In October, the Office of Communications and Public Affairs went all out with a humorous set of posters advertising the Tanner Conference. And its efforts worked: There were no sad presenters at Tanner, just students speaking to packed rooms. The conference brings the community together to learn about student experiences in internships, study abroad, civic engagement, and other opportunities, and attendees this year could choose from 49 panels with 239 presenters. Among the speakers were Eve Montie ’20 and Christine Burns ’20, who were interns at the Lobkowicz Collections, the largest privately owned art collection in the Czech Republic. They got hands-on museum experience doing everything from cleaning and cataloguing works to marketing. “As a senior considering various career paths,” Burns says, “this internship narrowed my field of search because I realized how much I love the hands-on, collaborative, and flexible environment that comes with working at small-scale institutions.”
Students and faculty raised their voices during the fall semester to call for the College’s divestment from fossil fuel companies. In December, students presented a petition with more than 600 signatures to President Paula Johnson, and the following week, the faculty overwhelmingly passed the following resolution:
“We believe that the dangers of climate change are urgent enough that we cannot go on doing business as usual, and we support those who take action against the existential threat climate change presents. For this reason, we believe Wellesley College should join other institutions that have made commitments … to divest from fossil fuel companies. Wellesley has the opportunity to be a leader on this issue.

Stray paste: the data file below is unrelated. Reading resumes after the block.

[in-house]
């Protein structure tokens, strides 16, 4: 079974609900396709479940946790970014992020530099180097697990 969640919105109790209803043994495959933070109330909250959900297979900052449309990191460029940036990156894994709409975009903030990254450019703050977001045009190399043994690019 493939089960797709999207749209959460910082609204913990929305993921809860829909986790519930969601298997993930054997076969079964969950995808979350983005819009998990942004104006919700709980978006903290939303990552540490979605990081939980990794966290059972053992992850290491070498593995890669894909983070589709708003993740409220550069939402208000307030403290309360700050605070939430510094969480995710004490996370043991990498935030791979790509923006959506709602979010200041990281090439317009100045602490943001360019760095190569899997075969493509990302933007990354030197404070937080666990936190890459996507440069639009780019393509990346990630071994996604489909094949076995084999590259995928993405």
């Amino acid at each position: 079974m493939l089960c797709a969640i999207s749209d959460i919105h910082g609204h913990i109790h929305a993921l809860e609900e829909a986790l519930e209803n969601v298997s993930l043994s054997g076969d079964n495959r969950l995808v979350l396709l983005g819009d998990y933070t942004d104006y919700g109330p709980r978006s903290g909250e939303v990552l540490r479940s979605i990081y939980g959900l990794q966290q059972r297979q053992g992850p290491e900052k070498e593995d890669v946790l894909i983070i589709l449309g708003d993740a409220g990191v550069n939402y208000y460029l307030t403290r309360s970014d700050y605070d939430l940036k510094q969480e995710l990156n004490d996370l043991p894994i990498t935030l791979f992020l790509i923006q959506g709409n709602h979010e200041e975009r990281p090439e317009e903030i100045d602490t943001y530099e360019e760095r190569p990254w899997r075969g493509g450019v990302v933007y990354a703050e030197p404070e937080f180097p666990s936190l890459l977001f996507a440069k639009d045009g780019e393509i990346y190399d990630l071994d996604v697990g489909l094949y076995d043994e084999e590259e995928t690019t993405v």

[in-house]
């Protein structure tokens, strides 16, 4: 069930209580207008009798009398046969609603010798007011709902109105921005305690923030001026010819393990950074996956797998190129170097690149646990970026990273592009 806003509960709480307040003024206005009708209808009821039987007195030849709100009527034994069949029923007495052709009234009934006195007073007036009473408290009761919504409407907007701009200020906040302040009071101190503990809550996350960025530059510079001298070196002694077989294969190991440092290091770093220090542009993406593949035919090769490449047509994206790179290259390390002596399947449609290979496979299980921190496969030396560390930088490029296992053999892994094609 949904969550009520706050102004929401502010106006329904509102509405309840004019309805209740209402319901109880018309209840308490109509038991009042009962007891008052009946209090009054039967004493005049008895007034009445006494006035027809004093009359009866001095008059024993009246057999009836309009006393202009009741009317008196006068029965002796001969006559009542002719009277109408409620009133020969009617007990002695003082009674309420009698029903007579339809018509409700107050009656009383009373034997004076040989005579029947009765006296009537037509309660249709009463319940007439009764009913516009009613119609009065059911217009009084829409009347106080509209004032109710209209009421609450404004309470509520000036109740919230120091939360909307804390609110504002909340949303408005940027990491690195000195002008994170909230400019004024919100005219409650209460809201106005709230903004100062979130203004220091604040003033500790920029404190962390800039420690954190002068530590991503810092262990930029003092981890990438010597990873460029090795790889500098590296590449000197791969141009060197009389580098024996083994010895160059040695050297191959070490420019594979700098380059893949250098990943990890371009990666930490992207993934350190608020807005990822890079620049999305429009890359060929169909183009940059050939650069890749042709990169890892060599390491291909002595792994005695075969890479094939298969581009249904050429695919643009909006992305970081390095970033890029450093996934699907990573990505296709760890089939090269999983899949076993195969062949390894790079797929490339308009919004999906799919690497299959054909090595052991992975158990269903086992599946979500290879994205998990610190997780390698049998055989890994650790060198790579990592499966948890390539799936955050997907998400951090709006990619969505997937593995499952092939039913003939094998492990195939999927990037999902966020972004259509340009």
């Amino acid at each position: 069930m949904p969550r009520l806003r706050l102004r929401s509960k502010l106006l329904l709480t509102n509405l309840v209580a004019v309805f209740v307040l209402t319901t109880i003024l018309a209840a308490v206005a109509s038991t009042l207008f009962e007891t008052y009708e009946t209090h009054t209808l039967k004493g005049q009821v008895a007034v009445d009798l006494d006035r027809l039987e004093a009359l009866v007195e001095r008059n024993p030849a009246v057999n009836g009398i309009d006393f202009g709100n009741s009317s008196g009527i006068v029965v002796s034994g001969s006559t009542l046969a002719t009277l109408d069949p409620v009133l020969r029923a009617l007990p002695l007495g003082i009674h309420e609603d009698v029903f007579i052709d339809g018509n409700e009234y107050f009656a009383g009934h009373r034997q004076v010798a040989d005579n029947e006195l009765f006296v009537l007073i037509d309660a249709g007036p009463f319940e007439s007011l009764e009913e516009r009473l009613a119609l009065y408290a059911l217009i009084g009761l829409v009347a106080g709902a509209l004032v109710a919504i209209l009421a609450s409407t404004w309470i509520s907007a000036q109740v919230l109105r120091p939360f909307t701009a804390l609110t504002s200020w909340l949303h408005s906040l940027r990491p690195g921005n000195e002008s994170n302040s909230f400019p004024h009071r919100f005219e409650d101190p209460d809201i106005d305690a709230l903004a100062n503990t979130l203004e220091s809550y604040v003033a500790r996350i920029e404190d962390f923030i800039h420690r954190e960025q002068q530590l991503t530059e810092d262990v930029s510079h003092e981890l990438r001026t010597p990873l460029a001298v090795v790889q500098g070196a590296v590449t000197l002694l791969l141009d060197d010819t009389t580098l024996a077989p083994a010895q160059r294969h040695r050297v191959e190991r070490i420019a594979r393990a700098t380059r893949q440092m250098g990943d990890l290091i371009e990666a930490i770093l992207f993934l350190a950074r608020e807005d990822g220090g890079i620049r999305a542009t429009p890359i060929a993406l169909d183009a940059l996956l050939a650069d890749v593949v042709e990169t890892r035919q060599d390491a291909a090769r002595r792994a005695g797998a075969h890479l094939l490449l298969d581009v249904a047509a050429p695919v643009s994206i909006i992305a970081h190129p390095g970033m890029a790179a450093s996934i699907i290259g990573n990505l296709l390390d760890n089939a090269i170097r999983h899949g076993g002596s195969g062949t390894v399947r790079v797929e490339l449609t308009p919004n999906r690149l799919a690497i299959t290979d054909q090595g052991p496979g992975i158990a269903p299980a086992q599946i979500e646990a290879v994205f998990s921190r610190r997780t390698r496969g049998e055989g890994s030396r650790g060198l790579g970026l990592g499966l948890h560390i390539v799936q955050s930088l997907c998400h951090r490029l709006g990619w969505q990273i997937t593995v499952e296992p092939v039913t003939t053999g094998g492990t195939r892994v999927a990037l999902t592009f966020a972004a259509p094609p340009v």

“We recognize that divestment will impose tangible constraints on the investment office’s tools for managing the College’s endowment and that it may entail some costs for the College. Nonetheless, we believe that divestment by the College would contribute importantly to the growing national and international consensus that action must be taken in response to climate change. Accordingly, we are willing as a community to manage these potential costs in order to make the statement that we view divestment as a moral imperative.”
Deborah Foye Kuenstner ’80, the College’s chief investment officer, is leading an assessment of the ways climate change will affect the College’s endowment portfolio over the next decades, with special focus on energy investments. The Wellesley College Board of Trustees’ Subcommittee on Investment Responsibility was to hear proposals for action regarding the endowment from the community at its February meeting, and if the investment committee so recommends, the full board could take up the topic later in the year.
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